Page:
Middle-east Arab News Opinion | Asharq Al-awsat

Iran optimistic but cautious over nuclear talks prospects - ASHARQ AL-AWSAT English Archive
Select Page
Video cameras stand in front of a poster of the Iran talks during closed-door nuclear talks at a hotel in Vienna, Austria, on Tuesday, October 14, 2014. (AP Photo/Ronald Zak)

Video cameras stand in front of a poster of the Iran talks during closed-door nuclear talks at a hotel in Vienna, Austria, on Tuesday, October 14, 2014. (AP Photo/Ronald Zak)

Vienna, Reuters—Iran does not expect a breakthrough in high-level nuclear talks with the United States and the European Union this week, but hopes they will help pave the way for a final deal, its foreign minister said on Tuesday.

Mohammad Javad Zarif was quoted by Iran’s Fars news agency after arriving in Vienna, where he was due to meet European Union foreign policy chief Catherine Ashton. US Secretary of State John Kerry will join them on Wednesday.

Zarif’s cautious optimism came a day after President Hassan Rouhani told Iranian television that a nuclear agreement was “certain” and that only “fine details” remained to be negotiated.

Talks between Iran and six powers (the United States, France, Germany, China, Russia and Britain) are due to conclude by a self-imposed November 24 deadline with, diplomats hope, a deal to end a standoff that has lasted more than a decade.

In another sign of attempts to accelerate negotiations, Russian Deputy Foreign Minister Sergei Ryabkov said in Moscow that a meeting between Iran and the six powers would be held on Thursday in the Austrian capital, a day after the one between Zarif, Ashton and Kerry, Tass news agency reported.

“The main thing for us now is that time is not being lost,” Ryabkov was quoted as saying. Thursday’s talks would be held by senior foreign ministry officials, known as political directors.

Last week, a US official said no such meeting was planned.

Ashton, who heads the team negotiating with Iran, will “work as hard as she can” to try and get a good agreement by the deadline, her spokesman Michael Mann said. “That is extremely important in every way.”

With only six weeks to go, Western officials say significant differences remain, especially over the future scope of Iran’s uranium enrichment program, activity that can have both civilian and military uses.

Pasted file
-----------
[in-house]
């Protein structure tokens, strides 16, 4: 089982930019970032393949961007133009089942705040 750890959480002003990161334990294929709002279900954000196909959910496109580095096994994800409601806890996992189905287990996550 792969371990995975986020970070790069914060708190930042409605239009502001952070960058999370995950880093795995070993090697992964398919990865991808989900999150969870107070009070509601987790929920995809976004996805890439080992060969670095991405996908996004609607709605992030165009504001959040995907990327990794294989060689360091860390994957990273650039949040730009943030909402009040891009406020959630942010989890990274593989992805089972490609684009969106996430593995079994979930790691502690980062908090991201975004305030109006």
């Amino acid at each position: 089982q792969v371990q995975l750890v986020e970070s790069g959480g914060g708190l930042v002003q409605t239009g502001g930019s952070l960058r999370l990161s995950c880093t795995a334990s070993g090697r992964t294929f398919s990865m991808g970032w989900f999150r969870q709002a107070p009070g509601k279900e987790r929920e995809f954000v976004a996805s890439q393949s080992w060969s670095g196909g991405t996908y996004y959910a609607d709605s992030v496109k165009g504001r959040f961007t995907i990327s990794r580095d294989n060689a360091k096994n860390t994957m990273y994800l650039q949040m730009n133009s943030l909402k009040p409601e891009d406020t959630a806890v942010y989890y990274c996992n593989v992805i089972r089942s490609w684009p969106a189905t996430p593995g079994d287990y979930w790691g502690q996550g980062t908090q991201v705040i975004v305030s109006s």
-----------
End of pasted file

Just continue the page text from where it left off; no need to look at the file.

One of Iran’s chief negotiators, Deputy Foreign Minister Abbas Araqchi, raised the possibility last week that the talks could be extended. However, a US State Department official said Washington believed there was still time to reach a comprehensive solution by the target date.

Iran rejects Western allegations that it is seeking nuclear weapons capability. It has refused to halt uranium enrichment, and has been hit with US, EU and UN Security Council sanctions as a result.

After years of escalating tensions, the election last year of Rouhani, seen as a pragmatist, on a platform to ease Tehran’s international isolation raised hopes of a diplomatic settlement.

“Although we do not expect a breakthrough in the trilateral negotiations [between Zarif, Ashton and Kerry] . . . still this round could pave the way for a final agreement,” Fars quoted Zarif as saying. “On the agenda is the volume of uranium enrichment and the timetable for lifting the sanctions.”

Israel has threatened to use military force against Iranian atomic sites if diplomacy fails to ensure Iran is deprived of the means of developing nuclear weapons. Tehran says Israel’s presumed atomic arsenal is the main threat to peace.

Iran and the six powers last November reached an interim deal under which Tehran suspended its most sensitive nuclear activity in exchange for some easing of the sanctions.